We’ve already been hearing rumors about the first OLED iPad Pros, but the latest report from Korea’s ET News (opens in new tab) now claims these new tablets will debut in 2024.
If you prefer your OLED panels on a laptop instead, MacBook Pros with OLED displays will follow the iPad Pro in 2026, the report continues.
“The specific types of panels are 10.86 inches and 12.9 inches for the iPad, and 14 inches and 16 inches for the MacBook,” ET News says. “The domestic display companies and related parts and material companies began to develop the panels with the start of the official project.” According to an insider, these panels will range from 10 inches to 16 inches in size.
This report corroborates details that were recently revealed by analyst Ross Young, who predicted the first OLED iPads would launch in 2024. However, Young did say that the iPad Pros would get minor upgrades to their display size, coming with 11.1- and 13-inch displays.
There have also been claims of a 14.1-inch iPad Pro in the works, but the ET News report makes no mention of this jumbo-sized tablet.
It makes sense that the iPad Pro would be the first larger Apple device to get an OLED panel. The 12.9-inch iPad Pro was, after all, the first Apple device to get a mini-LED display, a technology that later made its way to the 14-inch and 16-inch MacBook Pros. So it wouldn’t be a huge surprise if Apple followed that same pattern with OLED panels.
The best iPhones, including the latest iPhone 14 series, already come with OLED displays, so it’s not like Apple is unfamiliar with this technology. However, a wider rollout of OLED screens would be a major upgrade to the Apple portfolio, since many devices, like the iPad mini or MacBook Air M2, still use regular LCD panels.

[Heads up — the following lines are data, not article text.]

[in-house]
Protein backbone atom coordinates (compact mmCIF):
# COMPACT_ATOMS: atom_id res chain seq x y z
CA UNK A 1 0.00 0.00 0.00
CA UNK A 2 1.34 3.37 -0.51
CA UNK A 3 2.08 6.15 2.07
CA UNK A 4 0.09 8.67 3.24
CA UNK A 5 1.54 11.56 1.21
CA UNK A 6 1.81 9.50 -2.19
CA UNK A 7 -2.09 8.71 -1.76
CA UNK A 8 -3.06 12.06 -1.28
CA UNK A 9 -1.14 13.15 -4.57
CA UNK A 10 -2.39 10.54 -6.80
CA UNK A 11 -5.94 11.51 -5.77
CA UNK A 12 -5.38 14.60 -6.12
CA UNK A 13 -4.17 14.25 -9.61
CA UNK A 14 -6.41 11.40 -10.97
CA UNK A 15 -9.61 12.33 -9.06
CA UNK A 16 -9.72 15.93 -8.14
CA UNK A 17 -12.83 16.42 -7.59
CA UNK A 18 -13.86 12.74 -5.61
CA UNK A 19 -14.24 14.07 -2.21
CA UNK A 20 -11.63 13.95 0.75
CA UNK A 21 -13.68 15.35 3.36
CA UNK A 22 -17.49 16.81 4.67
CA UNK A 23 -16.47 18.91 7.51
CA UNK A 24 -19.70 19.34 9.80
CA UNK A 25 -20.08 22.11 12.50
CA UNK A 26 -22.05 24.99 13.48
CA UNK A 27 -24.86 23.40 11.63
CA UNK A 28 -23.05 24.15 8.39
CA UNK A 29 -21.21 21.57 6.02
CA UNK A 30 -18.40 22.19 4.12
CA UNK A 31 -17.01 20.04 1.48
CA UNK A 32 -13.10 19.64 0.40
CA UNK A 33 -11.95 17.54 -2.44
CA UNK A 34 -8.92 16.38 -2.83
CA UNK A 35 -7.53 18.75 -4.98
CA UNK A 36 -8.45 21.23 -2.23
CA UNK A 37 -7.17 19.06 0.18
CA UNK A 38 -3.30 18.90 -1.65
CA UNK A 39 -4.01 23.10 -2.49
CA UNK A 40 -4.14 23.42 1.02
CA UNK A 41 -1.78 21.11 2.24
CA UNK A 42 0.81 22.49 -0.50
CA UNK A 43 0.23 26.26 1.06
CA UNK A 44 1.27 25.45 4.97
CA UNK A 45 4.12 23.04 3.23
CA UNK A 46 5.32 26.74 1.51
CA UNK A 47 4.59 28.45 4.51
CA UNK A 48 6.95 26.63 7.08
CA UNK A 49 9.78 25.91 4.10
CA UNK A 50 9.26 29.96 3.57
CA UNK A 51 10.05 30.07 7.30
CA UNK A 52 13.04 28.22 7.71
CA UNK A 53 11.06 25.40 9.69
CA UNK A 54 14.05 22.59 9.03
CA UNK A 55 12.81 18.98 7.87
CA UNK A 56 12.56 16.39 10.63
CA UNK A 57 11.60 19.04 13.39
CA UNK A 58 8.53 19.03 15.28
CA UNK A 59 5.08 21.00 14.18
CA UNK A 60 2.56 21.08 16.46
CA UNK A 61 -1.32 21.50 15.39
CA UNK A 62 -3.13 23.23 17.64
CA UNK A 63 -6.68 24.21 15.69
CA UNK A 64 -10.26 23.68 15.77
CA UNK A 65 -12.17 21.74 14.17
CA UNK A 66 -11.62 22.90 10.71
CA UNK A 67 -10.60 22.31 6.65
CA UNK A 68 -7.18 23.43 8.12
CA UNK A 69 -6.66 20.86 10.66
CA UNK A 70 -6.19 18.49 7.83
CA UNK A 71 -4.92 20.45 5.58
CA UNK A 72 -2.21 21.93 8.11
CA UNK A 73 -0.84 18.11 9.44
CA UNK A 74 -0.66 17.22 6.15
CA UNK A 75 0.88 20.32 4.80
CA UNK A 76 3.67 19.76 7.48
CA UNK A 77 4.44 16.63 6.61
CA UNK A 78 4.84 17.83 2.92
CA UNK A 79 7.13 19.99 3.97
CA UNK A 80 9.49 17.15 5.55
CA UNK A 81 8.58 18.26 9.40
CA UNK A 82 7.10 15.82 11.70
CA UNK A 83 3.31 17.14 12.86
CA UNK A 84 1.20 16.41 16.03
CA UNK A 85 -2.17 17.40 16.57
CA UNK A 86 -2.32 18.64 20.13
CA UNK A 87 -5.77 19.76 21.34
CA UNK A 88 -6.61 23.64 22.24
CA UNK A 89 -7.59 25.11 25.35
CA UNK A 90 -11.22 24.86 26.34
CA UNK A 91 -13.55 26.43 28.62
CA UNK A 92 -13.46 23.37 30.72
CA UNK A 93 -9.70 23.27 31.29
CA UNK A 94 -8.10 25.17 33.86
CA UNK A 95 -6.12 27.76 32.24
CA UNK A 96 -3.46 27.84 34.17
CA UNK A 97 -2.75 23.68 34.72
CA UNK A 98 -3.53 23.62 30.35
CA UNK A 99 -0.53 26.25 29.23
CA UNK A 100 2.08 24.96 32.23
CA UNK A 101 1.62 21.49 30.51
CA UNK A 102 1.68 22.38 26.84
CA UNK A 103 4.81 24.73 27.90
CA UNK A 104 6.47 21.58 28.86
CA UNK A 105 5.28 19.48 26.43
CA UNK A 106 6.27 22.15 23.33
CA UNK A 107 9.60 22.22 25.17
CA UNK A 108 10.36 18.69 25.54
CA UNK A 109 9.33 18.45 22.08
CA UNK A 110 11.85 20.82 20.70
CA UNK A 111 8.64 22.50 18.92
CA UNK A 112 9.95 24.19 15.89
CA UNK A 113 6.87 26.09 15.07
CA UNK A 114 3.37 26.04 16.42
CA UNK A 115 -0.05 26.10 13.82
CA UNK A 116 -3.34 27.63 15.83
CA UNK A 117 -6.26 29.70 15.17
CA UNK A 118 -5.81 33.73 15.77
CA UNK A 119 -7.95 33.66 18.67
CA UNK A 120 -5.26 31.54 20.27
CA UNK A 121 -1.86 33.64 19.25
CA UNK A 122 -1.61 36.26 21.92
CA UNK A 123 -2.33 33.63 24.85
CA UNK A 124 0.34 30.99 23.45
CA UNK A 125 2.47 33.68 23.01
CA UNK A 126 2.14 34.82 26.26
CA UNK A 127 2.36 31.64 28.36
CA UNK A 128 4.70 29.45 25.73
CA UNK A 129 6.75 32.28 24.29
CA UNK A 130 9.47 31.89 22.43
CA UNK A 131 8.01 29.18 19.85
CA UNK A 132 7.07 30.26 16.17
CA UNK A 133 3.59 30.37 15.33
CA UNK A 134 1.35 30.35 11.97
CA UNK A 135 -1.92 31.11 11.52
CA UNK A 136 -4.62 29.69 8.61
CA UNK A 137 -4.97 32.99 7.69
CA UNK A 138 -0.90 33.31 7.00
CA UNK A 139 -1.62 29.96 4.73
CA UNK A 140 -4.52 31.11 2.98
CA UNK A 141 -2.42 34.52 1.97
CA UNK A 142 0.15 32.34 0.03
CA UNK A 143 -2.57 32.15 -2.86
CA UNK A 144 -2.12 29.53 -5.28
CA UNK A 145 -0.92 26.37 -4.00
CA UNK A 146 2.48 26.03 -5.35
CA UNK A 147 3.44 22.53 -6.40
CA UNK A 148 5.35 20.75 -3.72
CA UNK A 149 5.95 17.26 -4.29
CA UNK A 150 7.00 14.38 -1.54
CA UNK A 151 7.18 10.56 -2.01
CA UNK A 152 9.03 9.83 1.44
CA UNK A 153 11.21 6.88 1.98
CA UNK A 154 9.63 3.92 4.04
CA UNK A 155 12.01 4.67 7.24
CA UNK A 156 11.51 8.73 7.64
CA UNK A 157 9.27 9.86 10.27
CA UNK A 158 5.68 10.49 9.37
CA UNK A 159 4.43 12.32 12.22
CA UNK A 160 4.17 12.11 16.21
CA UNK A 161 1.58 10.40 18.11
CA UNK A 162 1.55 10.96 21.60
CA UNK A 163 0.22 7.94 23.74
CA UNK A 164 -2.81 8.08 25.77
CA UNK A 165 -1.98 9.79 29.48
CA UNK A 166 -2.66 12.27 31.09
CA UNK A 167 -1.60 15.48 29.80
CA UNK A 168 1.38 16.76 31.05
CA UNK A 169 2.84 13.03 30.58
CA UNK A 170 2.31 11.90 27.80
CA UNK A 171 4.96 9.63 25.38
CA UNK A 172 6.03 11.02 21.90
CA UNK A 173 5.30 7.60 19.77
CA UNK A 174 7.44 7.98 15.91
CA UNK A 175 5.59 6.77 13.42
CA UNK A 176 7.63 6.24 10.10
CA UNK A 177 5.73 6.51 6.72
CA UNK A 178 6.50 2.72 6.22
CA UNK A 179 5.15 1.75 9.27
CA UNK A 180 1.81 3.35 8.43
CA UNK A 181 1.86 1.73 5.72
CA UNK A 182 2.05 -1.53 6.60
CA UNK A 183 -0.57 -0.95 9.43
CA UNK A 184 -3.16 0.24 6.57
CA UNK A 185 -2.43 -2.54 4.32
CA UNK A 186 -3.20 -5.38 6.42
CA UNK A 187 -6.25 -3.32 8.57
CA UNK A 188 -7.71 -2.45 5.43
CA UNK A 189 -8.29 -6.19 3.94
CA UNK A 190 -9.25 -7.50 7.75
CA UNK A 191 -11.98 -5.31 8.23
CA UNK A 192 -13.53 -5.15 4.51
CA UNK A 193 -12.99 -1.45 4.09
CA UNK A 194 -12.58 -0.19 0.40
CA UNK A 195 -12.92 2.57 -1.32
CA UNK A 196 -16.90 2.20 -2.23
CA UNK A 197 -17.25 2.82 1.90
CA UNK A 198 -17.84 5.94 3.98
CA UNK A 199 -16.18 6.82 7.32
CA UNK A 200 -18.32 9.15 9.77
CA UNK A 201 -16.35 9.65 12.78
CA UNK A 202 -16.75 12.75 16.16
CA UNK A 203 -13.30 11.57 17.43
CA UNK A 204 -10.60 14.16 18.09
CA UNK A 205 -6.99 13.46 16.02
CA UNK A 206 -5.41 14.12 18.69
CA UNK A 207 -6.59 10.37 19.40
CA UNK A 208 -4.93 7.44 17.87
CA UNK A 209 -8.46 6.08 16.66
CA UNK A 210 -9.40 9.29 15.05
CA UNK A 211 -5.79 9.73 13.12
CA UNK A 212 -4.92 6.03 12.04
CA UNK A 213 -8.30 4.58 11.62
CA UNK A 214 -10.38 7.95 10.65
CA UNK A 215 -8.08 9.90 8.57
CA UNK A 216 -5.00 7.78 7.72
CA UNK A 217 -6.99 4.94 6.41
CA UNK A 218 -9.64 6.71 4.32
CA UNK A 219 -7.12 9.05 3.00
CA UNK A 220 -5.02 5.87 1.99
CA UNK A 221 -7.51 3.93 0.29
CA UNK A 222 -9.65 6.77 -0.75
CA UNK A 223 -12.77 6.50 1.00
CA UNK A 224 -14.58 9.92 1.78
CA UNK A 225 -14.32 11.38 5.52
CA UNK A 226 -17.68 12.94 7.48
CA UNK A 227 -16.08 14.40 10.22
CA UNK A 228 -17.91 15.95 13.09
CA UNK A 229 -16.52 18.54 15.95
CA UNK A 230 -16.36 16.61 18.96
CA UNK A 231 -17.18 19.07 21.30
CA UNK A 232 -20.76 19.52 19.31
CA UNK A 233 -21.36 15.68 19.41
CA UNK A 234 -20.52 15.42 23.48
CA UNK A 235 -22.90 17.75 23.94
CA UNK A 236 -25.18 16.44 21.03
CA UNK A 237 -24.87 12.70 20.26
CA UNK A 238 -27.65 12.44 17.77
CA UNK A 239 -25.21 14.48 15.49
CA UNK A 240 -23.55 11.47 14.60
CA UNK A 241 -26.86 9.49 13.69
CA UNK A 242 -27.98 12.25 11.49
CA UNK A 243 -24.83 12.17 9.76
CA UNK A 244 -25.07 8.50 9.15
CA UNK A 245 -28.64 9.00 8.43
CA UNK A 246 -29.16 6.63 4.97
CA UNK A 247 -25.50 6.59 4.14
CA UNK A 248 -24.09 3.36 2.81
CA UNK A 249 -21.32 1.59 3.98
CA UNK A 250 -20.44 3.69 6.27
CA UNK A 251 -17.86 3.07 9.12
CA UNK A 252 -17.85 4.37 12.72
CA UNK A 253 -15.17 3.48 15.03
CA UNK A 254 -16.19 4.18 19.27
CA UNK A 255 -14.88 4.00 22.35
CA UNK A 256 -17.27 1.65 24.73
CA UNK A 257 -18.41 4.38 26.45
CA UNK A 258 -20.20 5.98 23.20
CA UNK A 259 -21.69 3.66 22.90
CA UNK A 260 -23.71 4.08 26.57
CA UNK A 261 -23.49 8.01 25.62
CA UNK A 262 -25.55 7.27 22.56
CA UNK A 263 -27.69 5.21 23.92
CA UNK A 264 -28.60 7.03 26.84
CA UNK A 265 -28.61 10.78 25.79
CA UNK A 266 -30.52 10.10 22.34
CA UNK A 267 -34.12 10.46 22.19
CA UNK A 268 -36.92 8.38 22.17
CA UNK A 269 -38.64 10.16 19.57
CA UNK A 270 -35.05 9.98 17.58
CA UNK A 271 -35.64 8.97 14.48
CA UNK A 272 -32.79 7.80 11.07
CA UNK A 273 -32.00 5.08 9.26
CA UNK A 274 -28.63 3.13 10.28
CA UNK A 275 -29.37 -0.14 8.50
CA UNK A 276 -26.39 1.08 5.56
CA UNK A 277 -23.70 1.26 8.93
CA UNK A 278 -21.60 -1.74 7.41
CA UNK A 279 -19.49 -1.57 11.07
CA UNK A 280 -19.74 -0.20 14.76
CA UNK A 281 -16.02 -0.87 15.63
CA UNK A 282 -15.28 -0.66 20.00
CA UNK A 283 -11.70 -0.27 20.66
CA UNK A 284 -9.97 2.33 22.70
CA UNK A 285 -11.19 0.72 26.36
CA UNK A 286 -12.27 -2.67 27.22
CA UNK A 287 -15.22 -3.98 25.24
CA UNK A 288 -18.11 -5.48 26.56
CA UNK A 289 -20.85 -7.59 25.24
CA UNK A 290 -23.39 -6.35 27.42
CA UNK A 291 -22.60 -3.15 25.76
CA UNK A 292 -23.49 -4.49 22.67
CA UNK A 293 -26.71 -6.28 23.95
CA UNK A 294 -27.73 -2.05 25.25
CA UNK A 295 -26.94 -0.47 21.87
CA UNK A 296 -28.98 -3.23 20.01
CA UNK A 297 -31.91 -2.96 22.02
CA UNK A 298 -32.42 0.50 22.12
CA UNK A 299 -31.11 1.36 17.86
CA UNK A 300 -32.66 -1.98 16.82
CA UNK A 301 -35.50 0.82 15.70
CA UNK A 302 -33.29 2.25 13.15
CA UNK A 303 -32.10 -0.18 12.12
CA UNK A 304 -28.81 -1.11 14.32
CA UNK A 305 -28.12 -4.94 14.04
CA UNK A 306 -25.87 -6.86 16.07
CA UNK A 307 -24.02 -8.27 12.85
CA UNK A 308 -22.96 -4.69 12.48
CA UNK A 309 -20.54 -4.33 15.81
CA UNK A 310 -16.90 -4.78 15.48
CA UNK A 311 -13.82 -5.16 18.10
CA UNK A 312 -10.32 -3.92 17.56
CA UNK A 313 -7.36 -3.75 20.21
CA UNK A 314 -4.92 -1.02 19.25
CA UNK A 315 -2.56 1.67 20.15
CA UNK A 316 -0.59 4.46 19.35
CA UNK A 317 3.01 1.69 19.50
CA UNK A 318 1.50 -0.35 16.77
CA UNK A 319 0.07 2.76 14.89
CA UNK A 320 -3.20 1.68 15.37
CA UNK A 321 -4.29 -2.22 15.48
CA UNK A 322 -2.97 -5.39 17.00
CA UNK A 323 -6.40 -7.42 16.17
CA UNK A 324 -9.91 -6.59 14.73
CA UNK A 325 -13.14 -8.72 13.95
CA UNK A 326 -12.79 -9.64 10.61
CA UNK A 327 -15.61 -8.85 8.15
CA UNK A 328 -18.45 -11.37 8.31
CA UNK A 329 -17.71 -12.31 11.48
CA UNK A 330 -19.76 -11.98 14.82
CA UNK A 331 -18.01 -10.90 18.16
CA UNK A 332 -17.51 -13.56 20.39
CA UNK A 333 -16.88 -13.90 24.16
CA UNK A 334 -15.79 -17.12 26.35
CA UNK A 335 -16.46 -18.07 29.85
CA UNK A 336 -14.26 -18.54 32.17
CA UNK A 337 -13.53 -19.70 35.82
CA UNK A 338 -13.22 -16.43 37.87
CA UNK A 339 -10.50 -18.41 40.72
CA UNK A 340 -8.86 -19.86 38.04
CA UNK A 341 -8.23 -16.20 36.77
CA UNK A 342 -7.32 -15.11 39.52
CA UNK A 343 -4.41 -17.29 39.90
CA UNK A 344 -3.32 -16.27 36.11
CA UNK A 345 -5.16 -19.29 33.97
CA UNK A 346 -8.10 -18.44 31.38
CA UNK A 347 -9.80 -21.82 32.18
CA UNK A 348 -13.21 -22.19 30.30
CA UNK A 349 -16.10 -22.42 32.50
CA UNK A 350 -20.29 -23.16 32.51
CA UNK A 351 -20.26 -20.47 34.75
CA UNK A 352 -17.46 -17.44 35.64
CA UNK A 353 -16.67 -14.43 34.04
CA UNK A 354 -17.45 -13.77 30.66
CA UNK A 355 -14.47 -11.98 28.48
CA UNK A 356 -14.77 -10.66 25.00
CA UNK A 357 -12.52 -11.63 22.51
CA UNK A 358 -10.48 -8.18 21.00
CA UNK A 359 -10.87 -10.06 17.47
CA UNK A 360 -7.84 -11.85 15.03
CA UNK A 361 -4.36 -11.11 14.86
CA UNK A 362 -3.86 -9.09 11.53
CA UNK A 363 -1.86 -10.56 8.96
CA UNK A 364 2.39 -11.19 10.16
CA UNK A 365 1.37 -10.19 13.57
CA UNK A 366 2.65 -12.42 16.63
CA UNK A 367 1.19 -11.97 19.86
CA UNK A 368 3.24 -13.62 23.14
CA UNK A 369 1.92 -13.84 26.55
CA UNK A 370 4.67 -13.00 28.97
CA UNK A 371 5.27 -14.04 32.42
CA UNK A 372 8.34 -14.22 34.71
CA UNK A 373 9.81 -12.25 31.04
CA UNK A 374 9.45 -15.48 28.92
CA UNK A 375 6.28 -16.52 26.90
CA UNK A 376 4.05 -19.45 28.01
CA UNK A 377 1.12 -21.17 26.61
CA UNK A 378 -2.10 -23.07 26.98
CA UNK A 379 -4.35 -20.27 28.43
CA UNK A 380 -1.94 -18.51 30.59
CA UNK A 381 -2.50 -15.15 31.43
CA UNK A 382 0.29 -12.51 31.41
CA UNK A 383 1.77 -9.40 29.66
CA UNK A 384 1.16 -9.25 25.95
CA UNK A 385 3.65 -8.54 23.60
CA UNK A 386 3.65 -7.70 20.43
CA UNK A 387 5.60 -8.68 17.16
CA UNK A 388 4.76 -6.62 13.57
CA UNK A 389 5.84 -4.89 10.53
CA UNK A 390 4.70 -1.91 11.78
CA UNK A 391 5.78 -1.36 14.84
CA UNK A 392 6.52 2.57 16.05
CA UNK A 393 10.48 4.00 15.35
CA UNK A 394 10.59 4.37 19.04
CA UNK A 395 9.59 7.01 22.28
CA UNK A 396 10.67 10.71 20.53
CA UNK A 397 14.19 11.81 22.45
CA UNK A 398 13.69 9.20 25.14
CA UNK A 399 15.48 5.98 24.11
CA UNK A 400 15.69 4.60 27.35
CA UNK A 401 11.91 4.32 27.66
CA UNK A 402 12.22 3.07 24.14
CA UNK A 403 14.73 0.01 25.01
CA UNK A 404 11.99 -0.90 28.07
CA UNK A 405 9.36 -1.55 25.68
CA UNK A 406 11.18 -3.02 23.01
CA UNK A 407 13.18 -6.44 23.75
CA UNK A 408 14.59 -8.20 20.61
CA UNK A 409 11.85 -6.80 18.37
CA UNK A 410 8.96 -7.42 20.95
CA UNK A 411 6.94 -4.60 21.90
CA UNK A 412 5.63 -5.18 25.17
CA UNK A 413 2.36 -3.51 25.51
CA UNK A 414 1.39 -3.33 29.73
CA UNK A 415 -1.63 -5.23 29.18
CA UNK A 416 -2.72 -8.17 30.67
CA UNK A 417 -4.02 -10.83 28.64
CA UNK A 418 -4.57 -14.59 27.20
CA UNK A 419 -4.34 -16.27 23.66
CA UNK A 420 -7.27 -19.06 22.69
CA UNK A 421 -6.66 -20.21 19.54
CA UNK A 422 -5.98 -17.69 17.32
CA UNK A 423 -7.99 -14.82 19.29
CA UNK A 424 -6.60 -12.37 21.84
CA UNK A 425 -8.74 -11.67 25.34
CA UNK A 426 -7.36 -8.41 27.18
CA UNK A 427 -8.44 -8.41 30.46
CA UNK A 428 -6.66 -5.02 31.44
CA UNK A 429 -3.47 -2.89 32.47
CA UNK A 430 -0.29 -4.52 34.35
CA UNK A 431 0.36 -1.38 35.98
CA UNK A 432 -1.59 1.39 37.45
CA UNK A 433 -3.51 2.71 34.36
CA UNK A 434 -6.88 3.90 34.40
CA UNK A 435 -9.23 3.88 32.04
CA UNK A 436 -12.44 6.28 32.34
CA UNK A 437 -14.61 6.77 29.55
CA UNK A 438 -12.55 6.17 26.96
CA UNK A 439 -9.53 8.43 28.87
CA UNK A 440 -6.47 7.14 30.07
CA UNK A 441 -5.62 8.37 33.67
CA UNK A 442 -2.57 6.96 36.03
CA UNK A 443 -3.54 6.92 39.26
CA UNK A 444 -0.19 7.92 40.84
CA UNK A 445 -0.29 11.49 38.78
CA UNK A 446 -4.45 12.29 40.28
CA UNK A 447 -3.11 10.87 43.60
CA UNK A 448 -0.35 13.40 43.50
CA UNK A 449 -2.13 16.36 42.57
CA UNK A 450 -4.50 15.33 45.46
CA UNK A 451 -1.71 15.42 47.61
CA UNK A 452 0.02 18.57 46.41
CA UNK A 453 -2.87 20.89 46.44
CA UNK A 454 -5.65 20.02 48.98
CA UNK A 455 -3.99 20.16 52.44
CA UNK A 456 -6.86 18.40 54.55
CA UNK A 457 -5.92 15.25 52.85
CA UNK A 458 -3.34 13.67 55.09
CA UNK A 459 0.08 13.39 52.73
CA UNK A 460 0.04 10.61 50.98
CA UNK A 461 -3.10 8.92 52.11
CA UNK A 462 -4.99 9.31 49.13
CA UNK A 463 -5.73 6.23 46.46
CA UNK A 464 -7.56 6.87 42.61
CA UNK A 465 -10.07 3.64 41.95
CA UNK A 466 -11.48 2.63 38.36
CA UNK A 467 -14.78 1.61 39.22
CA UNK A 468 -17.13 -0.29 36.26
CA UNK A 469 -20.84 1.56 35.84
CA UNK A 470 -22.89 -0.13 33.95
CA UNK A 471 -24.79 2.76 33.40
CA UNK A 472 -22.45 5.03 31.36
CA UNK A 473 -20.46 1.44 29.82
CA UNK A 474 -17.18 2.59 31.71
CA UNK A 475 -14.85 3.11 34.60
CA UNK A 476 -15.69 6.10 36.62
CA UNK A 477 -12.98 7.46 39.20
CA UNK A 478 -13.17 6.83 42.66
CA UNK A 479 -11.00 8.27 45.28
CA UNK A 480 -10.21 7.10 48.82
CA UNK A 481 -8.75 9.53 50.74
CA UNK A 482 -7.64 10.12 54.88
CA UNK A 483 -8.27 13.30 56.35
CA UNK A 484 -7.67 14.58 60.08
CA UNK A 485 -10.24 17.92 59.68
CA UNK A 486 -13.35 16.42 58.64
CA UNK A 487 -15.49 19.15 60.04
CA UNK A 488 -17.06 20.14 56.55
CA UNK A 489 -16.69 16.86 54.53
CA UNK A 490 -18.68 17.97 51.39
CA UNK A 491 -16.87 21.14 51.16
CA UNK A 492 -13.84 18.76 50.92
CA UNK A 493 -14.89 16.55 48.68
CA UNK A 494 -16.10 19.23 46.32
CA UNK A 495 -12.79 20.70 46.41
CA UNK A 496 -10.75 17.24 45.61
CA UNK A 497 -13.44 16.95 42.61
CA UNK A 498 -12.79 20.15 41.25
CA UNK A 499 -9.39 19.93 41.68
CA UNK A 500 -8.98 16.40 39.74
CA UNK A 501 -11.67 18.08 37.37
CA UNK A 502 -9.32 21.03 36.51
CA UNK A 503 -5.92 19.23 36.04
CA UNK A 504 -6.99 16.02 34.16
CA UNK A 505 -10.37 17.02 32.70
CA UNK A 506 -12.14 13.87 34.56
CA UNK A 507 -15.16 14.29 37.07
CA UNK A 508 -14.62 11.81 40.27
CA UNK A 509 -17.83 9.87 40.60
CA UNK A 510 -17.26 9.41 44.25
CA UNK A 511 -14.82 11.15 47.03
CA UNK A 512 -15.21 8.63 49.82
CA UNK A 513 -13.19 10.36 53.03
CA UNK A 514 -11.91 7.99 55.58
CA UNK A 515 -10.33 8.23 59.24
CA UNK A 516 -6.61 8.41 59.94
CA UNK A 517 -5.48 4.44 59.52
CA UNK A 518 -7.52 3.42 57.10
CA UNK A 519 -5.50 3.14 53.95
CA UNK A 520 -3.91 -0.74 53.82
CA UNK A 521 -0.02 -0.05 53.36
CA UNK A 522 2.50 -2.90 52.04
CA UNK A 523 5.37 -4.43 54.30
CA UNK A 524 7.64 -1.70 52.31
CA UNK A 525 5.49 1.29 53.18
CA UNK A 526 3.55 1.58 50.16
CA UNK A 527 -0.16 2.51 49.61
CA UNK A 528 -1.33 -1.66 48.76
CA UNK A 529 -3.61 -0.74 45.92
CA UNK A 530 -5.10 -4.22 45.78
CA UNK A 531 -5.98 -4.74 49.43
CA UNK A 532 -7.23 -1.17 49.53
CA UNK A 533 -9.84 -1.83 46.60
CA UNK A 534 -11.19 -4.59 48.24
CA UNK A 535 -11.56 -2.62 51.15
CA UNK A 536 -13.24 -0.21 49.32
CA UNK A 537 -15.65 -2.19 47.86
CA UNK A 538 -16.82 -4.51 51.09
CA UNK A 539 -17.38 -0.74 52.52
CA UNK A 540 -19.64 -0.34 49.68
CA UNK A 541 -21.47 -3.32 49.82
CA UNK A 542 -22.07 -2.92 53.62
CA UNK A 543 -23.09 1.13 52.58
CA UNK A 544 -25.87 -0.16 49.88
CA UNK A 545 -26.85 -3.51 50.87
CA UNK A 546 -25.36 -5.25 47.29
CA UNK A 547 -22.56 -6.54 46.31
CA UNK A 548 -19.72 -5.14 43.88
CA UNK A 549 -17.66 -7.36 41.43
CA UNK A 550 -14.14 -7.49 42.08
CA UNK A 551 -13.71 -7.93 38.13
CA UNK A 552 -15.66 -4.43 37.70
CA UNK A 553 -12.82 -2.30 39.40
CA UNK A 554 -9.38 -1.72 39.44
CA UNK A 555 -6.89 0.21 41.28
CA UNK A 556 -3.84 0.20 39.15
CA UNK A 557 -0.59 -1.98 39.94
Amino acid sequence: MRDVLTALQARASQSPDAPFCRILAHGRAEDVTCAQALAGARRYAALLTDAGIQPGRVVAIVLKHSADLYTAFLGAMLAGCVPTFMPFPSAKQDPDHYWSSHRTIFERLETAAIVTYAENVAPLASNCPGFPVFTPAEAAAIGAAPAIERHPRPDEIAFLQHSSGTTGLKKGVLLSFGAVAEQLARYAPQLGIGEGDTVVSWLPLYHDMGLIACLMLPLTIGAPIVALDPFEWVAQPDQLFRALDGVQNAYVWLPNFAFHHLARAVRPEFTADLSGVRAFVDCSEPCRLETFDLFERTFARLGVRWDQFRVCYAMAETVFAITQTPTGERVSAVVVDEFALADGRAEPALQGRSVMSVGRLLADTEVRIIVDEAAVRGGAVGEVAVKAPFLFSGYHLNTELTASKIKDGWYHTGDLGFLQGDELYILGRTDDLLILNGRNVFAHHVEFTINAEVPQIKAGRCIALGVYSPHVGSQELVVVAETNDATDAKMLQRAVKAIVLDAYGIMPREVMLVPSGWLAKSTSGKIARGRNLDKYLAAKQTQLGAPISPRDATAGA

One of the key benefits of OLED panels is they can offer true blacks, richer colors and a better contrast ratio in comparison to LCD. This makes them superior for watching pretty much anything, as well as use them for professional use. But they do tend to be more power-hungry than LCDS, hence why the panel tech ins't widely adopted in laptops just yet. Nevertheless, Apple’s displays could be significantly better with a switch to OLED, though increased costs likely prevented this move from happening sooner.
Whether OLED panels would be an improvement on the mini-LED offerings Apple already has is another story. Mini-LED can offer higher brightness and sharper colors, better longevity since it doesn't use OLED's degradable organic parts, and doesn't have the same risk of burn-in.
With rumors that Apple may be developing micro-LED displays for more products, starting with a future Apple Watch Ultra, the OLED-ification of Apple's full product catalog may be some time coming. Beyond keeping an ear out for more rumors, we’re just going to have to sit back and see what Apple has planned for us over the coming years.